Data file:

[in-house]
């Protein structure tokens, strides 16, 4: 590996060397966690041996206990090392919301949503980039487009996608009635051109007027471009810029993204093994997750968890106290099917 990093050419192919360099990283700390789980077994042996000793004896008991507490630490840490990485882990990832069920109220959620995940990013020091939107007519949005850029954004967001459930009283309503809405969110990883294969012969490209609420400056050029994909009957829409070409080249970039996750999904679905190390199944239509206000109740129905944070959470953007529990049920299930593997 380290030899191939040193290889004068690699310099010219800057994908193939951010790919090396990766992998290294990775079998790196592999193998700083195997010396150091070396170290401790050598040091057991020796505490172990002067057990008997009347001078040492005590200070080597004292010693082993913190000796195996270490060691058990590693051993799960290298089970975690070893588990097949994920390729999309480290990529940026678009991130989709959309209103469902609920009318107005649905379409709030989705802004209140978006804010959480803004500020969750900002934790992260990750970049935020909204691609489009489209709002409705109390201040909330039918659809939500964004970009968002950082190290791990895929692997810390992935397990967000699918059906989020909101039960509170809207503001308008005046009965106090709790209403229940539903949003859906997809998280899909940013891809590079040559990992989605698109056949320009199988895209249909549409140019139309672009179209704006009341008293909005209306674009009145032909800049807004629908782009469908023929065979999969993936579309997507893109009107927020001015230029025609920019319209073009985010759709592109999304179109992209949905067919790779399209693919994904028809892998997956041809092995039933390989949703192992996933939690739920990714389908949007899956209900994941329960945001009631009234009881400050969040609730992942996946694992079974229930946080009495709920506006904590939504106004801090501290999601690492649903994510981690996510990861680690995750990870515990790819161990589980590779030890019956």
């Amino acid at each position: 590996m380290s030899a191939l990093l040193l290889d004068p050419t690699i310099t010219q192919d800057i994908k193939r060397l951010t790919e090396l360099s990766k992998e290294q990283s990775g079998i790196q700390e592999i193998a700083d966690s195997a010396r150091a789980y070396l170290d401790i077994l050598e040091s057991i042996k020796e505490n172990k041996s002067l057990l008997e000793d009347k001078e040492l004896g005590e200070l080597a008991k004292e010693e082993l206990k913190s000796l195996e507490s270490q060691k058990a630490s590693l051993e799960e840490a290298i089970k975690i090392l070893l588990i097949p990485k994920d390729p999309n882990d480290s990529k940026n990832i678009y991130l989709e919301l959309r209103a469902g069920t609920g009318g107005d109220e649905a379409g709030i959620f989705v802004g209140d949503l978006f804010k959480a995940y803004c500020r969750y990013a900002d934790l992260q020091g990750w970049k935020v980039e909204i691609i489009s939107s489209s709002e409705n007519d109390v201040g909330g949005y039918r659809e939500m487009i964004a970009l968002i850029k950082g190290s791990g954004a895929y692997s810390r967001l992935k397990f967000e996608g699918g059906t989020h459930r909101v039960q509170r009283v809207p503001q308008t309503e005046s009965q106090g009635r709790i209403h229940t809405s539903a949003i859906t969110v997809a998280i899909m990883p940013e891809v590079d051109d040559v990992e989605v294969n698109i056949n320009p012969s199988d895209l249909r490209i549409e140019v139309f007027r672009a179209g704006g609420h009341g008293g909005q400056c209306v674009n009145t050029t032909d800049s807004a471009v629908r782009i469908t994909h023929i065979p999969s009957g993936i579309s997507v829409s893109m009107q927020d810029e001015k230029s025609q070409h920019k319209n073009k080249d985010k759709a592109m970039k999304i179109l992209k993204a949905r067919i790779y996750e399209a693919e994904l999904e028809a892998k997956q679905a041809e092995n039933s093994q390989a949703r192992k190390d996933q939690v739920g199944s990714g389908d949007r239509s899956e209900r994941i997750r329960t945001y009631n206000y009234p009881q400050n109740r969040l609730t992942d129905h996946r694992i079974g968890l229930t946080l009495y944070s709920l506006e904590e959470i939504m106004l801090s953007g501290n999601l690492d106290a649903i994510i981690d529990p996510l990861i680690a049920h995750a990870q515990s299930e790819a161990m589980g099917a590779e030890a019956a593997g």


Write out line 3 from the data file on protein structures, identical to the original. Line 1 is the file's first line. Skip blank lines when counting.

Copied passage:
């Amino acid at each position: 590996m380290s030899a191939l990093l040193l290889d004068p050419t690699i310099t010219q192919d800057i994908k193939r060397l951010t790919e090396l360099s990766k992998e290294q990283s990775g079998i790196q700390e592999i193998a700083d966690s195997a010396r150091a789980y070396l170290d401790i077994l050598e040091s057991i042996k020796e505490n172990k041996s002067l057990l008997e000793d009347k001078e040492l004896g005590e200070l080597a008991k004292e010693e082993l206990k913190s000796l195996e507490s270490q060691k058990a630490s590693l051993e799960e840490a290298i089970k975690i090392l070893l588990i097949p990485k994920d390729p999309n882990d480290s990529k940026n990832i678009y991130l989709e919301l959309r209103a469902g069920t609920g009318g107005d109220e649905a379409g709030i959620f989705v802004g209140d949503l978006f804010k959480a995940y803004c500020r969750y990013a900002d934790l992260q020091g990750w970049k935020v980039e909204i691609i489009s939107s489209s709002e409705n007519d109390v201040g909330g949005y039918r659809e939500m487009i964004a970009l968002i850029k950082g190290s791990g954004a895929y692997s810390r967001l992935k397990f967000e996608g699918g059906t989020h459930r909101v039960q509170r009283v809207p503001q308008t309503e005046s009965q106090g009635r709790i209403h229940t809405s539903a949003i859906t969110v997809a998280i899909m990883p940013e891809v590079d051109d040559v990992e989605v294969n698109i056949n320009p012969s199988d895209l249909r490209i549409e140019v139309f007027r672009a179209g704006g609420h009341g008293g909005q400056c209306v674009n009145t050029t032909d800049s807004a471009v629908r782009i469908t994909h023929i065979p999969s009957g993936i579309s997507v829409s893109m009107q927020d810029e001015k230029s025609q070409h920019k319209n073009k080249d985010k759709a592109m970039k999304i179109l992209k993204a949905r067919i790779y996750e399209a693919e994904l999904e028809a892998k997956q679905a041809e092995n039933s093994q390989a949703r192992k190390d996933q939690v739920g199944s990714g389908d949007r239509s899956e209900r994941i997750r329960t945001y009631n206000y009234p009881q400050n109740r969040l609730t992942d129905h996946r694992i079974g968890l229930t946080l009495y944070s709920l506006e904590e959470i939504m106004l801090s953007g501290n999601l690492d106290a649903i994510i981690d529990p996510l990861i680690a049920h995750a990870q515990s299930e790819a161990m589980g099917a590779e030890a019956a593997g």